What an Orphan Taught Me: Love Edition

Prior to my trip to Russia, my biggest fear was that I would love too deeply—that I would become too attached to the children and it would be that much more painful to have to leave. I prayed and prayed that God would open my heart and that I would not feel the need to guard it so strongly.

Throughout the trip, my biggest desire was to love unreservedly, and God showed me through four-year-old Milana just how valuable this is.

It was our team’s last day serving the children we had spent time with for the majority of the week, so, needless to say, emotions were high. That morning I prayed that God would pour peace over the day, and WOW, was He faithful. My ministry partner and I had the sweetest time with the children in the Russian Christian Foster Home, learning about how Jesus promises to always be with us.

That afternoon, we decided to go for a “walk,” which basically means we were going to play outside. Once the kiddos got all bundled up, we made our way to the backyard, which was covered in a smooth blanket of snow.

The kids excitedly ran out into the yard, dashing across the top of the snow with ease. For us adults, this task was not so simple. Our weight caused us to sink knee-deep into the fluff, which made it very difficult to get anywhere.

One of the little girls, Milana, noticed my struggle and immediately came to my rescue. Taking me by the hand, she led me over to the side of the house, where there was snowless concrete for me to stand on. I enthusiastically said, “Spacibo, Milana!” (which means “thank you”) She smiled, then turned and ran back out into the snow.

I proceeded to go back out into the yard to play with the kids, and Milana, seeing that I was once again “stuck” in the snow, led me back over to the concrete where I would be safe. This happened two or three more times before she finally said firmly in Russian, “Stay here so that you don’t fall!” She could not fathom why I would want to keep coming out into the snow when I knew I would continue to sink deeper and deeper.

Later that night, as I was reflecting on this experience, I asked myself, “Why did I keep going out into the snow?”

The answer seemed obvious: because I wanted to be with the kids and show them love. I did not care how deep I sank or how much of a struggle it was for me if I could just be where they were.

This opened my eyes to the truth that in order to minister effectively, I must be willing to love deeply and to give myself fully.

In His ministry on Earth, Jesus invested in every person He met, even though He knew He would have to leave them. His ministry was impactful because He held nothing back. He trusted that God would provide Him the strength to love to His full capacity.

Through my experience with an orphan in Russia, I learned that if I want to effectively minister to orphans, I must be willing to hold nothing back when it comes to showing them Christ’s love.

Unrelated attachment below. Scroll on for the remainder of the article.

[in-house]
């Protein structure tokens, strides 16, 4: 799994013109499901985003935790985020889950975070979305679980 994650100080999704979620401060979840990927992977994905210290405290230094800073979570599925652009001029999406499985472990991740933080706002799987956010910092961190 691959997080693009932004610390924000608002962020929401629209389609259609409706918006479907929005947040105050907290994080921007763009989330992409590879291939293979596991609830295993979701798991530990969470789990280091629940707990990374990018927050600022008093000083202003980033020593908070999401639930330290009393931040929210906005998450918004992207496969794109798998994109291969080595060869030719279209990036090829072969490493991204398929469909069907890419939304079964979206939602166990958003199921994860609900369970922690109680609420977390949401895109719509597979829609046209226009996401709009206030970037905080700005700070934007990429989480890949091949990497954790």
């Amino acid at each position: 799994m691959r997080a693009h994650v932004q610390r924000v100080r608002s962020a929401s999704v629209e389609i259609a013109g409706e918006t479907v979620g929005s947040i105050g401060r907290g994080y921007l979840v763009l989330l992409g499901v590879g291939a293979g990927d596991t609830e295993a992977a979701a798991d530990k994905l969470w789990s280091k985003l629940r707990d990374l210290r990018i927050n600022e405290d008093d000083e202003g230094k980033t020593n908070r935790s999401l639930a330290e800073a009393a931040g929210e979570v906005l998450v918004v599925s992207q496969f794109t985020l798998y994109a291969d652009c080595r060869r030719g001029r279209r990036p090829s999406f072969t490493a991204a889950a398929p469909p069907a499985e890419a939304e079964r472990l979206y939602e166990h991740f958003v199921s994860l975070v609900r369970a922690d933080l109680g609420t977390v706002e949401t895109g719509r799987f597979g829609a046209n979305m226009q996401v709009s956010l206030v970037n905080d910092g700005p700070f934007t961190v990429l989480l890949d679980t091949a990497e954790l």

As we continue to serve in some of the darkest of places, I believe that God will be faithful to comfort our hearts in the aftermath.

“A new commandment I give to you, that you love one another: just as I have loved you, you also are to love one another. By this all people will know that you are my disciples, if you have love for one another.” (John 13:34-35)

This month, as you pray for The Boaz Project, please remember to:

Ask God to help us love orphans and their caregivers the way He was: thoroughly, intentionally, and sacrificially.

Lift our caregivers as they make sacrifices for the children they serve. Let’s ask God for their physical protection, as well as protection over their marriages and spiritual health.

Intercede on behalf of our Kenya team, leading a VBS for the boys of El Shaddai Children’s Center. We’ll be traveling from July 19-28 and would love knowing you’re praying for our safety, unity, effective ministry time and sensitivity to the Holy Spirit.

 

upcoming mission trips to serve orphans graphic

Guest Author Courtney Kraus

Guest Author Courtney Kraus

While majoring in Caring for Orphans and Vulnerable Children at Taylor University, Courtney joined The Boaz Project on a short-term trip to Russia. This summer, she’s serving with us as an intern and heading to Kenya with our VBS team this month.

3 Comments

  1. Dawn Baggett

    Love this! And it reminds us that being an orphan does not mean one has nothing of value to share/give/teach. It also reminds me of the lesson of forgiveness years ago I saw demonstrated by one of my adopted daughters, in freely sharing her food with her brother (also recently adopted at the time) just after an altercation with him. When I asked why she would give him her food, she simply replied matter of factly that he was still hungry and had eaten all of his. No resentment or left-over anger apparent.

    Reply
  2. Kelly Linedecker

    Thanks for sharing!

    Reply
  3. Lanell

    Thank you, Courtney, for sharing your story. We can all learn from your experience!

    Reply

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